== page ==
The crack in the stone at Arlington

Published 12:00 am Wednesday, May 28, 2003

As became sadly evident Memorial Day, the Tomb of the Unknowns is cracked beyond repair. Plans are already under way to replace with it with an exact copy, hewn from the same Colorado marble quarry as the original.

The new tomb, to be installed next year, will have the same inscription, &uot;Here Rests in Honored Glory an American Soldier Known But to God,&uot; and the same relief carvings of figures representing Peace, Victory and Valor. Even the imperfections will be identical.

The 71-year-old tombstone holds a special place in Arlington National Cemetery and the American heart. The remains of unknowns from World War I, World War II and Korea are buried there. There is no Vietnam unknown because those remains were identified and reburied. Because of DNA, there may never be another unknown, which makes the tomb that much more poignant.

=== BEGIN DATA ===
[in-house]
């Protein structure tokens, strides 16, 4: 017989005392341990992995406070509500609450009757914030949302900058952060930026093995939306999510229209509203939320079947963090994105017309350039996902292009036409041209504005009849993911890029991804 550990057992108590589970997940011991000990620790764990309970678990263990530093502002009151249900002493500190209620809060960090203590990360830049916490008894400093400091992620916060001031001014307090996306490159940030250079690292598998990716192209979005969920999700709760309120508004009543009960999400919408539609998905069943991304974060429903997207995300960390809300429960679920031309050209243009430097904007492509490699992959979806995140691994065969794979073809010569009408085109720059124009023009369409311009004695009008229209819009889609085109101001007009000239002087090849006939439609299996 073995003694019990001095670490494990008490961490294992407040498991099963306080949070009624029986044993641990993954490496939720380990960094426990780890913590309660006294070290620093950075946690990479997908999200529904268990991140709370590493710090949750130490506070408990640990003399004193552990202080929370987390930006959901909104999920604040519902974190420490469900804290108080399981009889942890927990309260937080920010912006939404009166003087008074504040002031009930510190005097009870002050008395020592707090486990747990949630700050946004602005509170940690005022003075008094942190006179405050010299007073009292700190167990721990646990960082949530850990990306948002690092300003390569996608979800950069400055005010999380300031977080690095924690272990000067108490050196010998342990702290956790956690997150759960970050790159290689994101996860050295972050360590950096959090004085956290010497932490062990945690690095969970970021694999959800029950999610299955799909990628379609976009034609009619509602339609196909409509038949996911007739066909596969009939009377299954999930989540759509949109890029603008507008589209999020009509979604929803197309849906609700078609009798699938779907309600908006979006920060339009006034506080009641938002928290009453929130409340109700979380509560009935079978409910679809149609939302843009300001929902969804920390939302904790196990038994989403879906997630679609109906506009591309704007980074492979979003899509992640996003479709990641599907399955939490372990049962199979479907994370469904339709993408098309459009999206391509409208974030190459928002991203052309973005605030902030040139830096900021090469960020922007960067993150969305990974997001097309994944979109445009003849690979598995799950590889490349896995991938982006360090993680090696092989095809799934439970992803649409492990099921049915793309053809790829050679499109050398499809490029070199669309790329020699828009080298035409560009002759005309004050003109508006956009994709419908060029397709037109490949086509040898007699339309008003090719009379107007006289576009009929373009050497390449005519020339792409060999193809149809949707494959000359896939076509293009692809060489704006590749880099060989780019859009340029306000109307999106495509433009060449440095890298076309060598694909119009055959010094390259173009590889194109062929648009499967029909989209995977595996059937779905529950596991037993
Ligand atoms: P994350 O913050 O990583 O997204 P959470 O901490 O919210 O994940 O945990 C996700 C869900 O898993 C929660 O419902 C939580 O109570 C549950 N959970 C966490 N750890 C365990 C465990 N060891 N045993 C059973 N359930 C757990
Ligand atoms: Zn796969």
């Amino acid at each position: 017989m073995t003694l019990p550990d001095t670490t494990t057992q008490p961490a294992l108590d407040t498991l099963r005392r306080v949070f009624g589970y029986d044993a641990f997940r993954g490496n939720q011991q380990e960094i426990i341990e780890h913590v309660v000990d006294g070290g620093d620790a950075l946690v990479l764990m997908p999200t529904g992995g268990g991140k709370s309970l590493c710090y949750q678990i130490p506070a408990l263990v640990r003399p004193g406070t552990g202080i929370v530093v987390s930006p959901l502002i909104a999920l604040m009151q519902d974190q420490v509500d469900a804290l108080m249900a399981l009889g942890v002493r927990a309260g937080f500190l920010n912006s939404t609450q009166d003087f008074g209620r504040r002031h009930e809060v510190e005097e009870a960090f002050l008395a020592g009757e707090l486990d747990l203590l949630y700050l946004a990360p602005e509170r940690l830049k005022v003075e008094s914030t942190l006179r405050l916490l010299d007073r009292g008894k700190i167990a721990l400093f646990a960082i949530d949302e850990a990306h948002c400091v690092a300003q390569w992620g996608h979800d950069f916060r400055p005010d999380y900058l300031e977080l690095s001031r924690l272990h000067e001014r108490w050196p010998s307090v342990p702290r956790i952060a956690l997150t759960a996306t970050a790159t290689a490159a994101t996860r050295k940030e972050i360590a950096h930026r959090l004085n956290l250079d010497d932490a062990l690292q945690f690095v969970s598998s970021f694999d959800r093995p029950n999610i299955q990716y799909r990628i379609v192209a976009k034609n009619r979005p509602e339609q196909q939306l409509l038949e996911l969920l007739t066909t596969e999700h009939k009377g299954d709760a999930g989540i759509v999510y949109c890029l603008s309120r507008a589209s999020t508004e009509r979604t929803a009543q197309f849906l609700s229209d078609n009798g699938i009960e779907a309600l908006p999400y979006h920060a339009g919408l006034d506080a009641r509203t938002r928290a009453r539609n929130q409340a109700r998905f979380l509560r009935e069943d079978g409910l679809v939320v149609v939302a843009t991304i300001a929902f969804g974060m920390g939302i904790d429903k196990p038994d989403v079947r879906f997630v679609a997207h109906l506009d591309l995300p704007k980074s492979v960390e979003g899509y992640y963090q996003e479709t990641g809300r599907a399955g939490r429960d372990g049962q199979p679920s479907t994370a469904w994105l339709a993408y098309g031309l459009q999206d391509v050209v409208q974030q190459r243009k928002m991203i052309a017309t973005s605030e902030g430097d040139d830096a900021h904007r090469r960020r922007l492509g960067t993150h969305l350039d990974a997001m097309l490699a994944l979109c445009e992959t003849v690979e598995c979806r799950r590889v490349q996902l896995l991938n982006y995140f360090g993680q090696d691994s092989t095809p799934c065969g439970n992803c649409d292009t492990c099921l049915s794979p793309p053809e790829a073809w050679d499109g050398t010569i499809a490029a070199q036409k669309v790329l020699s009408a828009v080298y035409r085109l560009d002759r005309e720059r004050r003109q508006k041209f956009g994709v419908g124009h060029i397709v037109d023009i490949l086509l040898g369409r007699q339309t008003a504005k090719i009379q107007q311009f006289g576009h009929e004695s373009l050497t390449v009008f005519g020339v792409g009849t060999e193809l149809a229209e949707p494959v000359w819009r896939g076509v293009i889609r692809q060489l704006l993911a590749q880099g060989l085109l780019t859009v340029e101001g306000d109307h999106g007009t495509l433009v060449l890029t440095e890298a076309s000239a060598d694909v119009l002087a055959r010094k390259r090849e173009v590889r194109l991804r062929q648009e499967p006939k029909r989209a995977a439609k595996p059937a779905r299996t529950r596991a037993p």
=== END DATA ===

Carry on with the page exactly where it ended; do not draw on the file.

Because it is so special, the tomb is guarded around-the-clock, year-round with metronomic precision by sentinels from the Army’s Old Guard, and the changing of that guard is one of the capital’s most somber and inspiring rituals.

The question arises then: What should become of the old tomb? Destroying it is out of the question, and it would be a crime to warehouse the 55-ton stone out of sight somewhere. There is precedent for preserving and displaying an honored but irreparably damaged artifact of American history - the Liberty Bell.

There are places in the capital where the tomb could be displayed and preserved - the National Arboretum (where pillars from the original U.S. Capitol have been re-erected), the Mall, the Smithsonian, even elsewhere in Arlington. The old tombstone deserves a dignified and honored retirement.